Sacrifice

By: Ava Sinclair

LYLA





By water saved. By water cleansed.

Above my head, a pitcher tilts. I brace myself, trying not to shiver as the water – ice cold and precious – hits the top of my head and cascades down my body. The sound of it splashing over my feet echoes off the cavern walls where shadows move like ghostly forms. They are the shadows of women — women I know so well that I can identify them by their shapes. I search out the dark, swaying silhouette of my mother. It is as distinctive as her cry ringing through the cavern, filling me with sadness I try not to show. I know she prayed to the gods for this day not to come.

By water saved. By water purified.

I shudder again as Myrna, our high priestess and my mother’s sister, lifts the hammered silver pitcher once more. A second stream of water flows through my long blonde hair, matting it to my back. I’ve lost count of how many times the water has sluiced down my body, but surely all the dust and ash must be washed away by now. I do not object, however. I stand there, obedient, until the slow drip of water falling from my body is the only sound save for my mother’s stifled sobs.

I step from the pool and lift my arms as two initiates dab my body dry. My mother has fallen silent. I cannot face her for fear it will only make her cry anew. She had wanted me to become one of the priestesses who so carefully dry my skin. She would have had me remain here, even if it meant seeing me only once a year on the Holy Days. Had I joined the Order, at least I’d be safe.

Where I go now, she cannot protect me.

No one can.

The initiates move back and Aunt Myrna steps forward. She looks exactly like my mother, save for the eyes. Hers are wiser, clear and resigned. That she has accepted my fate without a fight does not mean she won’t mourn for me later. I know she will. But she will cry alone. A priestess does not show her emotions.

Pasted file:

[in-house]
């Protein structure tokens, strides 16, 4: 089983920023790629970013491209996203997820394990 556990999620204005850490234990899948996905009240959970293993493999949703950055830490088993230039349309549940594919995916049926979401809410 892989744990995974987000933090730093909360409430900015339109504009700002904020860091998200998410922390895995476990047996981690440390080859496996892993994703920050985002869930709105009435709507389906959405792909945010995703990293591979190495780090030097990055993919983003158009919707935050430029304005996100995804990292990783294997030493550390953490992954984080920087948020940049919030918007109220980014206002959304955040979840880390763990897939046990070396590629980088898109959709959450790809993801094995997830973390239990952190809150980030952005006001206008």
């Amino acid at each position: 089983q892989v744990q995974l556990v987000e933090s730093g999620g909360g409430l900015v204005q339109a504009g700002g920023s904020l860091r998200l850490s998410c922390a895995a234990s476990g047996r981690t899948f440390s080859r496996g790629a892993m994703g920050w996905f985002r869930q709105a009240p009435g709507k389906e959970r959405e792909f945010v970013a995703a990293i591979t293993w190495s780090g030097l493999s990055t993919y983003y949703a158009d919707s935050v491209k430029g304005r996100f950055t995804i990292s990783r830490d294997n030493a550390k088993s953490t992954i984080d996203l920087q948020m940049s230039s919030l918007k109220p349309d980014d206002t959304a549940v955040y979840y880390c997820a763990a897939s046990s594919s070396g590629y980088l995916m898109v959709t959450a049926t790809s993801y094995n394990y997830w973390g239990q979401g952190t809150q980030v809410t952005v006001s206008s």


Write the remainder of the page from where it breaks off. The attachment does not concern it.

I avert my gaze from hers so she will not see the fear that is starting to build in my chest.

By Earth sustained. By Earth clothed.

I lift my arms and allow the gown slide over my head. It is heavier than I expected, woven from precious metals forged and spun into pliable thread. I have been assured it will protect me from the flames. The gown falls all the way to my feet, covering me, but clinging in a manner that emphasizes the fullness of my femininity. Were this war, I would call it armor. But if this were war, what could armor do for me against a monster?

Myrna turns. “It is time. We must leave. Say your goodbyes.” Her voice is strained as she advises my mother, not just as priestess, but as her sister. “Save the tears, Sela,” she says, embracing her gently. “Give Lyla wise counsel, and strength. Do not send her away with the memory of your weeping. Promise me.”

“I promise, Myrna.”

She quietly departs, the other priestesses and initiates following in silent, single file.

My mother waits until the chamber is empty to look me in the eye. In her fiftieth year, she is still beautiful, although she seems to have aged since being told that her only daughter would go to Altar Rock.

“I thought …” She stops to draw a ragged breath. “I thought after all I went through to bring you into the world that the gods would let me keep you. I thought…”

“Mother…” I reach up, my hand touching the sculpted face so like my own. Her skin is warm and smooth. I long to rush into her open arms for protection and shelter, but to do so would only make it worse. “If not me, it would have been someone else’s daughter,” I say.

“It should have been,” comes her bitter reply. “It should have been anyone but you.” She takes my hand, pressing it fiercely to her lips. Hot tears leak from her closed eyes and run over the tops of my fingers as she breaks her promise not to cry. But I understand, and in a way am grateful for the emotion. If my last memory is of my mother crying, I will face death knowing I was loved.

“Thank you,” I say when she drops her hand. “Thank you for everything. It was a good life, Mother. I never wanted for anything. Ever. I had all that a girl could ask, and more.”

“I want to die.” She covers her face with her hands.

“No,” I grasp her wrists and pull her hands away. “I forbid it.” I use same stern tone she’s used with me a hundred times. “The gods will only reunite us if you accept their will, remember? So, you will go on, and one day, we will be together again. We will be reunited on the Sunlit Isle, and walk in the shade of olive trees, and pet the beasts that will all be tame.”